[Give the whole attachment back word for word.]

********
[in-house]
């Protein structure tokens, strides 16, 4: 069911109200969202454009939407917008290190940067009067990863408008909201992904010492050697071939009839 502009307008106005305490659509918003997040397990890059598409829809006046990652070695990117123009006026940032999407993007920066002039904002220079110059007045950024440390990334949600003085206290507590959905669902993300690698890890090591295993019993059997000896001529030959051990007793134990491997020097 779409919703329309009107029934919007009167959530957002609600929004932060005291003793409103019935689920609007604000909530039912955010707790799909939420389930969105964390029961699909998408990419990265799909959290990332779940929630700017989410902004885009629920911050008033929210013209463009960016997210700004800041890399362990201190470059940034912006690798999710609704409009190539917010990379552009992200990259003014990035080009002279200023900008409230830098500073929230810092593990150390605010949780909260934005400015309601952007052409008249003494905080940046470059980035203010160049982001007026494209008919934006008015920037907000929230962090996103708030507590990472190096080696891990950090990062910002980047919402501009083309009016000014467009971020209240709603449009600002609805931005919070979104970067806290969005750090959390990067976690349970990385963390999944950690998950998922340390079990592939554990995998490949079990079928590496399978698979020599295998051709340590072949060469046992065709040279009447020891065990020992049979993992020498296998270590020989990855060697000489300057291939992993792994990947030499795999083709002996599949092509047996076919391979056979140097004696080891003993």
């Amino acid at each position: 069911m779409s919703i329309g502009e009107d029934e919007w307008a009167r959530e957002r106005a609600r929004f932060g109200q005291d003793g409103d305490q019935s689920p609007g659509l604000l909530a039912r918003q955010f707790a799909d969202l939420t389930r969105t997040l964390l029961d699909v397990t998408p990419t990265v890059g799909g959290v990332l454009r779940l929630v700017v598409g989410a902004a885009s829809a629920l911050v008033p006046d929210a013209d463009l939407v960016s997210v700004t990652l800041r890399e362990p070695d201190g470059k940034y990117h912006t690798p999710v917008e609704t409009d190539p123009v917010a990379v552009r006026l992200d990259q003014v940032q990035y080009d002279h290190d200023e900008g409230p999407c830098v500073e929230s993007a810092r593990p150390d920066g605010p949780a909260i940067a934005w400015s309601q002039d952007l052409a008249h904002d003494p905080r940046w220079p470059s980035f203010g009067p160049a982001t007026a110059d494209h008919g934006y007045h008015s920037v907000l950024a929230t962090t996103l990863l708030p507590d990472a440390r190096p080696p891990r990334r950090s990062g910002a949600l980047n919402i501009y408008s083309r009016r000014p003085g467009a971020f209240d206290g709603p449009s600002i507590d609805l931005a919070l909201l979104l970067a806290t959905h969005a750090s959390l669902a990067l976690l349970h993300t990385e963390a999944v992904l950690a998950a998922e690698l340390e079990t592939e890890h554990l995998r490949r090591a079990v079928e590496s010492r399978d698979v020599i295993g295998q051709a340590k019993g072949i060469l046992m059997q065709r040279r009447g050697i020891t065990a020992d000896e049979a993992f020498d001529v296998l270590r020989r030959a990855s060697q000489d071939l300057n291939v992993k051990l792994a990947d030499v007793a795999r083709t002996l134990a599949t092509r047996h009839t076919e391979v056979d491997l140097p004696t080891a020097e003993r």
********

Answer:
[in-house]
């Protein structure tokens, strides 16, 4: 069911109200969202454009939407917008290190940067009067990863408008909201992904010492050697071939009839 502009307008106005305490659509918003997040397990890059598409829809006046990652070695990117123009006026940032999407993007920066002039904002220079110059007045950024440390990334949600003085206290507590959905669902993300690698890890090591295993019993059997000896001529030959051990007793134990491997020097 779409919703329309009107029934919007009167959530957002609600929004932060005291003793409103019935689920609007604000909530039912955010707790799909939420389930969105964390029961699909998408990419990265799909959290990332779940929630700017989410902004885009629920911050008033929210013209463009960016997210700004800041890399362990201190470059940034912006690798999710609704409009190539917010990379552009992200990259003014990035080009002279200023900008409230830098500073929230810092593990150390605010949780909260934005400015309601952007052409008249003494905080940046470059980035203010160049982001007026494209008919934006008015920037907000929230962090996103708030507590990472190096080696891990950090990062910002980047919402501009083309009016000014467009971020209240709603449009600002609805931005919070979104970067806290969005750090959390990067976690349970990385963390999944950690998950998922340390079990592939554990995998490949079990079928590496399978698979020599295998051709340590072949060469046992065709040279009447020891065990020992049979993992020498296998270590020989990855060697000489300057291939992993792994990947030499795999083709002996599949092509047996076919391979056979140097004696080891003993």
């Amino acid at each position: 069911m779409s919703i329309g502009e009107d029934e919007w307008a009167r959530e957002r106005a609600r929004f932060g109200q005291d003793g409103d305490q019935s689920p609007g659509l604000l909530a039912r918003q955010f707790a799909d969202l939420t389930r969105t997040l964390l029961d699909v397990t998408p990419t990265v890059g799909g959290v990332l454009r779940l929630v700017v598409g989410a902004a885009s829809a629920l911050v008033p006046d929210a013209d463009l939407v960016s997210v700004t990652l800041r890399e362990p070695d201190g470059k940034y990117h912006t690798p999710v917008e609704t409009d190539p123009v917010a990379v552009r006026l992200d990259q003014v940032q990035y080009d002279h290190d200023e900008g409230p999407c830098v500073e929230s993007a810092r593990p150390d920066g605010p949780a909260i940067a934005w400015s309601q002039d952007l052409a008249h904002d003494p905080r940046w220079p470059s980035f203010g009067p160049a982001t007026a110059d494209h008919g934006y007045h008015s920037v907000l950024a929230t962090t996103l990863l708030p507590d990472a440390r190096p080696p891990r990334r950090s990062g910002a949600l980047n919402i501009y408008s083309r009016r000014p003085g467009a971020f209240d206290g709603p449009s600002i507590d609805l931005a919070l909201l979104l970067a806290t959905h969005a750090s959390l669902a990067l976690l349970h993300t990385e963390a999944v992904l950690a998950a998922e690698l340390e079990t592939e890890h554990l995998r490949r090591a079990v079928e590496s010492r399978d698979v020599i295993g295998q051709a340590k019993g072949i060469l046992m059997q065709r040279r009447g050697i020891t065990a020992d000896e049979a993992f020498d001529v296998l270590r020989r030959a990855s060697q000489d071939l300057n291939v992993k051990l792994a990947d030499v007793a795999r083709t002996l134990a599949t092509r047996h009839t076919e391979v056979d491997l140097p004696t080891a020097e003993r």